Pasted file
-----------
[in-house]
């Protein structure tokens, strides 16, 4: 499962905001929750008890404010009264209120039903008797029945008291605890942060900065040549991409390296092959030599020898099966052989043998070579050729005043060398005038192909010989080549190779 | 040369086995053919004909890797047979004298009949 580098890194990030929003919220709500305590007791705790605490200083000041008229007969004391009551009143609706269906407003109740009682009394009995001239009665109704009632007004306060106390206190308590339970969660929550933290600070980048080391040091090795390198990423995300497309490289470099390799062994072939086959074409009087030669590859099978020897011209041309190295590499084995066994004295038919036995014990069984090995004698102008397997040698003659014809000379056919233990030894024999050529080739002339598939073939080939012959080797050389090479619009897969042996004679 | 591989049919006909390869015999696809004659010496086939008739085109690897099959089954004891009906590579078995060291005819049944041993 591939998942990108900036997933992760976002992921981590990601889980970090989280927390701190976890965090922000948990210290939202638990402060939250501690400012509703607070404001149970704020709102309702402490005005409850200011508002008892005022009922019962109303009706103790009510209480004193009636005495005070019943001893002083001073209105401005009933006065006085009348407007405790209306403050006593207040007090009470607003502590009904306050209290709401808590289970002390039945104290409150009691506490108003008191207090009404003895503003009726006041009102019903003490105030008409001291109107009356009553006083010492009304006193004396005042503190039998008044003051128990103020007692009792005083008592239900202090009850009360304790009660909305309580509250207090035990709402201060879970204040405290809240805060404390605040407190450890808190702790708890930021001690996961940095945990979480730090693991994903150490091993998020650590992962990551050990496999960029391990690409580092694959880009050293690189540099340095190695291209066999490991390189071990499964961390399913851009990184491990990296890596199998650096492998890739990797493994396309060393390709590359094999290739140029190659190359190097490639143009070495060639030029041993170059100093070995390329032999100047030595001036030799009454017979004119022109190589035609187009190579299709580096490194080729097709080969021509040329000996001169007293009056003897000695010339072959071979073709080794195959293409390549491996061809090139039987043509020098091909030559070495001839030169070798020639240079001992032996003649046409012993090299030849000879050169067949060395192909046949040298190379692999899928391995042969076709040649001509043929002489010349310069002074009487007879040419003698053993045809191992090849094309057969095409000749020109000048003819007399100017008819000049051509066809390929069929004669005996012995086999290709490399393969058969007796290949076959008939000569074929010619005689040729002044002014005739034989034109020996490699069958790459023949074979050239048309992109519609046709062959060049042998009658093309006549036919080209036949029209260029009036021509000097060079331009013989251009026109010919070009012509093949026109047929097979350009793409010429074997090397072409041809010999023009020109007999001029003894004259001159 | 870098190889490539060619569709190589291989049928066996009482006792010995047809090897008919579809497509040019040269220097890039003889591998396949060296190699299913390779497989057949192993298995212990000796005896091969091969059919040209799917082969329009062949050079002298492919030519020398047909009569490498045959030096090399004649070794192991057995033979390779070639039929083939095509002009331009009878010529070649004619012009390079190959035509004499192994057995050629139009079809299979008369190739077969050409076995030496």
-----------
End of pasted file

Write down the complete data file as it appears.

[in-house]
């Protein structure tokens, strides 16, 4: 499962905001929750008890404010009264209120039903008797029945008291605890942060900065040549991409390296092959030599020898099966052989043998070579050729005043060398005038192909010989080549190779 | 040369086995053919004909890797047979004298009949 580098890194990030929003919220709500305590007791705790605490200083000041008229007969004391009551009143609706269906407003109740009682009394009995001239009665109704009632007004306060106390206190308590339970969660929550933290600070980048080391040091090795390198990423995300497309490289470099390799062994072939086959074409009087030669590859099978020897011209041309190295590499084995066994004295038919036995014990069984090995004698102008397997040698003659014809000379056919233990030894024999050529080739002339598939073939080939012959080797050389090479619009897969042996004679 | 591989049919006909390869015999696809004659010496086939008739085109690897099959089954004891009906590579078995060291005819049944041993 591939998942990108900036997933992760976002992921981590990601889980970090989280927390701190976890965090922000948990210290939202638990402060939250501690400012509703607070404001149970704020709102309702402490005005409850200011508002008892005022009922019962109303009706103790009510209480004193009636005495005070019943001893002083001073209105401005009933006065006085009348407007405790209306403050006593207040007090009470607003502590009904306050209290709401808590289970002390039945104290409150009691506490108003008191207090009404003895503003009726006041009102019903003490105030008409001291109107009356009553006083010492009304006193004396005042503190039998008044003051128990103020007692009792005083008592239900202090009850009360304790009660909305309580509250207090035990709402201060879970204040405290809240805060404390605040407190450890808190702790708890930021001690996961940095945990979480730090693991994903150490091993998020650590992962990551050990496999960029391990690409580092694959880009050293690189540099340095190695291209066999490991390189071990499964961390399913851009990184491990990296890596199998650096492998890739990797493994396309060393390709590359094999290739140029190659190359190097490639143009070495060639030029041993170059100093070995390329032999100047030595001036030799009454017979004119022109190589035609187009190579299709580096490194080729097709080969021509040329000996001169007293009056003897000695010339072959071979073709080794195959293409390549491996061809090139039987043509020098091909030559070495001839030169070798020639240079001992032996003649046409012993090299030849000879050169067949060395192909046949040298190379692999899928391995042969076709040649001509043929002489010349310069002074009487007879040419003698053993045809191992090849094309057969095409000749020109000048003819007399100017008819000049051509066809390929069929004669005996012995086999290709490399393969058969007796290949076959008939000569074929010619005689040729002044002014005739034989034109020996490699069958790459023949074979050239048309992109519609046709062959060049042998009658093309006549036919080209036949029209260029009036021509000097060079331009013989251009026109010919070009012509093949026109047929097979350009793409010429074997090397072409041809010999023009020109007999001029003894004259001159 | 870098190889490539060619569709190589291989049928066996009482006792010995047809090897008919579809497509040019040269220097890039003889591998396949060296190699299913390779497989057949192993298995212990000796005896091969091969059919040209799917082969329009062949050079002298492919030519020398047909009569490498045959030096090399004649070794192991057995033979390779070639039929083939095509002009331009009878010529070649004619012009390079190959035509004499192994057995050629139009079809299979008369190739077969050409076995030496």